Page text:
Scott Turow has been involved with the death penalty for more than a decade, successfully representing two different men convicted in death penalty prosecutions. Turow describes his own experiences with capital punishment, from his days as a young prosecutor to his recent services on the Illinois Commission that investigated the state's administration of the death penalty and influenced Governor George Ryan's unprecedented commutation of the sentences of 167 death row inmates on his last day in office.
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Farrar, Straus and Giroux
July 29, 2004
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Excerpt from Ultimate Punishment by Scott Turow
Law and Murder:
Michelle Thompson and Jeanine Nicarico
ON FEBRUARY 3, 1984, a young woman named Michelle Thompson and a male friend, Rene Valentine, were forced at gunpoint from the car they'd just entered in a parking lot outside D. Laney's, a nightclub in Gurnee, Illinois, north of Chicago. The gunman walked Valentine a short distance, then shot him in the chest at point-blank range. When the police arrived, Michelle Thompson was gone.
I was an Assistant United States Attorney in Chicago at the time, and my oldest friend in the federal prosecutor's office, Jeremy Margolis, helped direct the FBI's search for Thompson. Initially, the case appeared to be an interstate kidnapping, which is a federal matter. Within a few days, the crime proved to be one within the province of state authorities: murder. Beaten, raped, and strangled, Thompson's body was discovered in Wisconsin. Shortly thereafter, Hector Reuben Sanchez, an illiterate but ambitious factory worker and burglar, was arrested, along with an accomplice, Warren Peters, Jr., who ultimately agreed to testify against Sanchez.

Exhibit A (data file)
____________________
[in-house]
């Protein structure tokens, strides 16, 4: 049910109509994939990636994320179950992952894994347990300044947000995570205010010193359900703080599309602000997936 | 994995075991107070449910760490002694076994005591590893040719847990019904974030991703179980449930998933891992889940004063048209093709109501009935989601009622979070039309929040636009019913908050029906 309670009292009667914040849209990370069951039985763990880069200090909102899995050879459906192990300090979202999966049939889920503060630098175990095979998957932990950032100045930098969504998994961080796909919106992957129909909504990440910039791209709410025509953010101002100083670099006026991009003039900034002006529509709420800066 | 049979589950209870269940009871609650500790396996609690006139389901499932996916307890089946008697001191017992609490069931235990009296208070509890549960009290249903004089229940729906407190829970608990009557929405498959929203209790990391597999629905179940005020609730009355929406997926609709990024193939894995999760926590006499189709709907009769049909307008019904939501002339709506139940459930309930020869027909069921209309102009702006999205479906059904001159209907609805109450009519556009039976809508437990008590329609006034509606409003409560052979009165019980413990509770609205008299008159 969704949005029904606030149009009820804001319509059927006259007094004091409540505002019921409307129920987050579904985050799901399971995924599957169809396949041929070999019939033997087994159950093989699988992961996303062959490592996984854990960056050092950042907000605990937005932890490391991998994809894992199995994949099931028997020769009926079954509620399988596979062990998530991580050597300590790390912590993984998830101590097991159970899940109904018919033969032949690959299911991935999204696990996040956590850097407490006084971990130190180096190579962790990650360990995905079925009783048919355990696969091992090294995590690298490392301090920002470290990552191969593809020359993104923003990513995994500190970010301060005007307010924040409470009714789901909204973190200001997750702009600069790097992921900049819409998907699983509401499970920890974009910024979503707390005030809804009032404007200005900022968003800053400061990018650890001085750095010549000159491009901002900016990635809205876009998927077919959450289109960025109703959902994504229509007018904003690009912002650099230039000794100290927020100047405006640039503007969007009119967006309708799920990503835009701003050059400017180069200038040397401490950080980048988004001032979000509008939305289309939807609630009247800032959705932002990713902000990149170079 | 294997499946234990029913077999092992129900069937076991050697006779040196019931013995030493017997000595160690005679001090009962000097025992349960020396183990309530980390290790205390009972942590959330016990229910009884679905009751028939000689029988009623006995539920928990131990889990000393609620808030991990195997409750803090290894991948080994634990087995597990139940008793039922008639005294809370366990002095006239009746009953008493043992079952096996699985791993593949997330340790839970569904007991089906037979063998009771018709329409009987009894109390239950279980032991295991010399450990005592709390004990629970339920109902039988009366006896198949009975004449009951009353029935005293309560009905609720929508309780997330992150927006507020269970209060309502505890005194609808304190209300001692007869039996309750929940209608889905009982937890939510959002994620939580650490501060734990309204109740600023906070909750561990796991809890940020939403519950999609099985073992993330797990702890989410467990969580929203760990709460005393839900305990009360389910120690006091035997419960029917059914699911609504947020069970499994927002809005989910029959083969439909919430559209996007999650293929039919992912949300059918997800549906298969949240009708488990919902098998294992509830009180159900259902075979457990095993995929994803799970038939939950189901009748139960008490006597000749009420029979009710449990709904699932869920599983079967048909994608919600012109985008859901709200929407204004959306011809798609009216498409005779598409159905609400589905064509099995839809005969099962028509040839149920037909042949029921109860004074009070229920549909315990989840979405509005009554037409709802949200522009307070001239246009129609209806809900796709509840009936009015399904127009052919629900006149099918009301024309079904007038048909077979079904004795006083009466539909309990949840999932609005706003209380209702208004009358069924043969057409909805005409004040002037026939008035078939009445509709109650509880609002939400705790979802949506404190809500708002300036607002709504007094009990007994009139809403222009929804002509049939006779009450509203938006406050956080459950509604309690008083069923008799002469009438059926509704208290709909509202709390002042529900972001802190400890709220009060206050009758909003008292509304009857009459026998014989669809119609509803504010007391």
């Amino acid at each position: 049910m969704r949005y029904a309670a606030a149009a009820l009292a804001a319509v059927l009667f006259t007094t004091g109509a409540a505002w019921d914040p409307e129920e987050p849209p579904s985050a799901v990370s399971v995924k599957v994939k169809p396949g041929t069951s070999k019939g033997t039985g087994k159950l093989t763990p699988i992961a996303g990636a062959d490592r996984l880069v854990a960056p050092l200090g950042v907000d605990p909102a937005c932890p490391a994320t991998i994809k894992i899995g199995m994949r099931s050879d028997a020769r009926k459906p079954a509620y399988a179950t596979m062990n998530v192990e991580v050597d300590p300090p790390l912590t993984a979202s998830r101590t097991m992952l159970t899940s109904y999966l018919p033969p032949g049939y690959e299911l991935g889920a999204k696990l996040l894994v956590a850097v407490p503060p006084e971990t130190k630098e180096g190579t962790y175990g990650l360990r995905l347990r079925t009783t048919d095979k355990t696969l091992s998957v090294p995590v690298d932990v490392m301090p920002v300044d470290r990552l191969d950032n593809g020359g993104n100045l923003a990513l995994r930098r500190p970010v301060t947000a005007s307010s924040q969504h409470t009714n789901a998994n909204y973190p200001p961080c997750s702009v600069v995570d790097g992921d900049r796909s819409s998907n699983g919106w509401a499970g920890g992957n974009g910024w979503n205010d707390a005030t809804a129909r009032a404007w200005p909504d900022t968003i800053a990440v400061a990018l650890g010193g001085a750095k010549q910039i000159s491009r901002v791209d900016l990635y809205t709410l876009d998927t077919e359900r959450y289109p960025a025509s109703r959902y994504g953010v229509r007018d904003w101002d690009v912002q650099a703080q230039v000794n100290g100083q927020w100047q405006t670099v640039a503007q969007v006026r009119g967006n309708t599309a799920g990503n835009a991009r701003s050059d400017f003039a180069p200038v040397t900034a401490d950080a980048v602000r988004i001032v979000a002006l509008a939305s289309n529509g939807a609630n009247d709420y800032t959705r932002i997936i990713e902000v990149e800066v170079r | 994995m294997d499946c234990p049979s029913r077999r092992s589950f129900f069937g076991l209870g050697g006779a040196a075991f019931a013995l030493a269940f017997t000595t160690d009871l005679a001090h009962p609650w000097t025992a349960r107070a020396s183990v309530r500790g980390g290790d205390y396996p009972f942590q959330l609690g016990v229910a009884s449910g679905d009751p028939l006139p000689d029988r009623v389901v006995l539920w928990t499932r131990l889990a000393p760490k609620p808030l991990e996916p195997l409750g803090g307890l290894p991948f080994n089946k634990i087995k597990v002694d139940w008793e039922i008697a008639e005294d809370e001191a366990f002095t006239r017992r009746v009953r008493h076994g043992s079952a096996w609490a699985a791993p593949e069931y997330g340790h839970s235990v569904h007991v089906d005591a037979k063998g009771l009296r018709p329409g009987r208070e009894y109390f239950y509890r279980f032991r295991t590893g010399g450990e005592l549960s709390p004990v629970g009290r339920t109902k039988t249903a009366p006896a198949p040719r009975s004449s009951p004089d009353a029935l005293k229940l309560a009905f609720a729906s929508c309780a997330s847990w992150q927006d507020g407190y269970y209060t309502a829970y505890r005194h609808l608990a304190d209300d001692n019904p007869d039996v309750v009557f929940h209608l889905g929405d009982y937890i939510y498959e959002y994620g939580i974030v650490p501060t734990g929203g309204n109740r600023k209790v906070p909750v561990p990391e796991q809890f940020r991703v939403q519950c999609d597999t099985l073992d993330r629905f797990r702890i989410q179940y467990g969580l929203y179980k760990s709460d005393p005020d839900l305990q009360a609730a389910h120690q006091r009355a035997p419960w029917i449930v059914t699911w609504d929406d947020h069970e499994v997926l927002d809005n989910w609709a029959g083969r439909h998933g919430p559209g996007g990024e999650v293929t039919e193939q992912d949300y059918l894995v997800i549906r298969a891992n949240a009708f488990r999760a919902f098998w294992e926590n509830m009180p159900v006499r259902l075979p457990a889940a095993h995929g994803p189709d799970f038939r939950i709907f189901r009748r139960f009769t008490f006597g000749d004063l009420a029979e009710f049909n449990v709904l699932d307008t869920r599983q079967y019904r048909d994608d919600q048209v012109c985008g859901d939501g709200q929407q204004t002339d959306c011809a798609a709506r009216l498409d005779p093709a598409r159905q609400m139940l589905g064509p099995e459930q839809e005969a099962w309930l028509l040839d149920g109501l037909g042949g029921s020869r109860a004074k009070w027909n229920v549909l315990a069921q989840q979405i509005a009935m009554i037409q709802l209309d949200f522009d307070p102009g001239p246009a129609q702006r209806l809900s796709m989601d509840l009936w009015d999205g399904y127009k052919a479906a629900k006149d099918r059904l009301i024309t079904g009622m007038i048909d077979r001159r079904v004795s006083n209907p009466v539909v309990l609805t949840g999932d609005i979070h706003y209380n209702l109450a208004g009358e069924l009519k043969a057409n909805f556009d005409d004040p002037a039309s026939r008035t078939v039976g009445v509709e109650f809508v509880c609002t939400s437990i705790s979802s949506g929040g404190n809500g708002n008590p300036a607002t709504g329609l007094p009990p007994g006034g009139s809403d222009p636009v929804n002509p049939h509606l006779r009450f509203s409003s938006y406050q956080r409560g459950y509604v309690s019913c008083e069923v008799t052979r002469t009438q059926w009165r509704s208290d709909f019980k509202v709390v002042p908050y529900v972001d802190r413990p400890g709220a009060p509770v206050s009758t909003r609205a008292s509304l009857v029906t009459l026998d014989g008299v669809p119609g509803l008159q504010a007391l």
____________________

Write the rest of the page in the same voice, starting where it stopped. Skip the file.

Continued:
Deeply enmeshed in the case by now, Jeremy was appointed a special Assistant State's Attorney to help the local prosecutors try Sanchez in state court in Lake County, Illinois. As Jeremy prepared for trial, I spent hours listening to him describe Michelle Thompson's miserable final night. After Sanchez raped Thompson on the floor of the family room in his house, she escaped and dashed, still handcuffed and naked below the waist, through the snow to the back door of a neighbor's, where she pleaded for help. Sanchez found her there and later assuaged the neighbor by telling him that Thompson was drunk and hysterical. The pathos of the neighbor's account of the young woman being led away by Sanchez was heartbreaking. Michelle Thompson had been abused now for several hours, and she offered no further resistance. She was resigned to being tortured and degraded, and hoped only to live -- a meager, abased wish that went unfulfilled. Back in his house, Sanchez gagged Michelle Thompson with a strip of cloth, bent her over a washing machine and sodomized her, then strangled her with a nylon strap and a coat hanger. He finished the job by beating her head on the basement floor.
In pursuing the case, the FBI had discovered that nine years earlier Sanchez had murdered his girlfriend, slashing her throat and shooting her, then escaped prosecution by threatening the witnesses. This time Jeremy and the Lake County State's Attorneys were determined that there would be no repetitions. They were seeking the death penalty.
Through Jeremy, I followed the progress of the case closely. Late in the summer, he and Ray McKoski, then the First Assistant State's Attorney in Lake County, proceeded to trial in Waukegan, Illinois. When Sanchez was convicted and sentenced to death in September 1984, I relished their victory.